Remote workers make things simpler, more efficient, and often cheaper for startup organizations. It’s also a perk for employees who like eliminating their commute and working from the quiet of their own homes. For these exact reasons, remote work has grown exponentially over the last few years. According to a Gallup survey, 43 percent of employed Americans spend at least some of their time working remotely.

Remote work has its clear advantages, but cybersecurity threats will accompany them. Remote workers often allow easier access for hackers, malware, and other attempts to corrupt or steal sensitive information from a company. Their unsecured networks, weak passwords, high employee turnover, and limited monitoring ability make them ideal targets.

The benefits of remote work are many, and as such, it’s better to handle the threats that come with it rather than trying to eliminate it. Your security threats don’t have to increase dramatically just because you use remote workers.

Here are some things you can do.

Manage the BYOD Movement

The bring your own device (BYOD) movement is a popular strategy for employers. It saves money, is more efficient, and eliminates the need for an IT department. However, it can also increase your risk of being infiltrated by a hacker who gains access through an unsecured personal device.

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“Frequent trainings to ensure compliance with security measures are critical to decreasing risk,” suggests an article from the secure SD-WAN firm Cato Networks. “Teams should have well-researched BYOD policies in places to protect against as many potential threats as possible. You also may want to consider mobile device management (MDM) which requires employees to grant IT access to their personal devices, including permission to wipe a lost or stolen device clean.”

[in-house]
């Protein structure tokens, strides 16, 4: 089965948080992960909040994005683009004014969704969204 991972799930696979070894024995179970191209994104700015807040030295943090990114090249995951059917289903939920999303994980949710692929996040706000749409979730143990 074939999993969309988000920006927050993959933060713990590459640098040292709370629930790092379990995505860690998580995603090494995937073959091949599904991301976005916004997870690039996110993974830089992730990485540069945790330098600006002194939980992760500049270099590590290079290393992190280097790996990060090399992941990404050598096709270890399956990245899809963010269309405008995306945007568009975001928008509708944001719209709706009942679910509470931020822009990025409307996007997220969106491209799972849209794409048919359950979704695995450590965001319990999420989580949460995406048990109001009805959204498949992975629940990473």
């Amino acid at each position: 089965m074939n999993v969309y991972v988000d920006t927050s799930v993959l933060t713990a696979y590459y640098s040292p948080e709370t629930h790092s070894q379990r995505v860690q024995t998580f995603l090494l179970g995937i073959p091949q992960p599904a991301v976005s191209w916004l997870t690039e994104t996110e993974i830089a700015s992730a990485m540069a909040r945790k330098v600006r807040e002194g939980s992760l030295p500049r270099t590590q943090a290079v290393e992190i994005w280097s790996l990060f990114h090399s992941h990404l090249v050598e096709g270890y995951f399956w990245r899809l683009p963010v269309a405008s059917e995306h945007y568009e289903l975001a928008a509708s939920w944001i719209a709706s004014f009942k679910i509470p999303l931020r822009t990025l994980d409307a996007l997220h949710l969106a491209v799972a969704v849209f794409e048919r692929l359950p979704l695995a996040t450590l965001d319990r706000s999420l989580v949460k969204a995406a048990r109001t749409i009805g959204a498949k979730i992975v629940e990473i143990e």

Mandate strong password regulations

Passwords are often an easy entry point for hackers. Weak passwords are easy for experienced hackers to crack. Plus, many people use the same password for everything, so once that password is hacked, they’ll have access to every account that’s connected to it.

Many employees have varied, strong passwords, but they store them on a piece of paper or in a document on their computer. Hackers know to look for those saved documents to gain access to a network.

Create a series of password standards for your employees. Passwords should have special characters, numbers, and capitals, and they should be changed often. Each password should be reserved for just one account, and should not be shared. To keep passwords secure, have employees use a cloud-based password manager like LastPass, Dashlane, or Sticky Password.

Secure your network with a VPN

A virtual private network (VPN) is like a secure tunnel that allows your computer to connect to the internet. Enterprises often use a VPN to protect their privacy and prevent casual hackers from accessing transactions while using Wi-Fi, whether public or private.

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“When you’re on public Wi-Fi at an airport or café, that means hackers will have a harder time stealing your login credentials or redirecting your PC to a phony banking site,” says Ian Paul of Tech Hive. “Your Internet service provider (ISP), or anyone else trying to spy on you, will also have a near impossible time figuring out which websites you’re visiting. On top of all that, you get the benefits of spoofing your location.”

Each of these masking elements allows your remote workers to stay secure while working on your network, limiting exposure to unwanted third-party attention.

Use two-factor authentication

Two-factor authentication can be used in multiple ways to protect both your employees and your organization from unauthorized access. When employees must go through two steps to access your server or website, such as entering both a password and a code sent to their personal email, access is considerably more secure.

Additionally, if you provide your remote workers with their hardware, consider requiring two-factor authentication when they access their devices. For example, many laptops now come with an eye or fingerprint scanner. Requiring employees to put in both a password and a bio-print scan can add an extra layer of security that protects both your organization and your employees from major cybersecurity threats.


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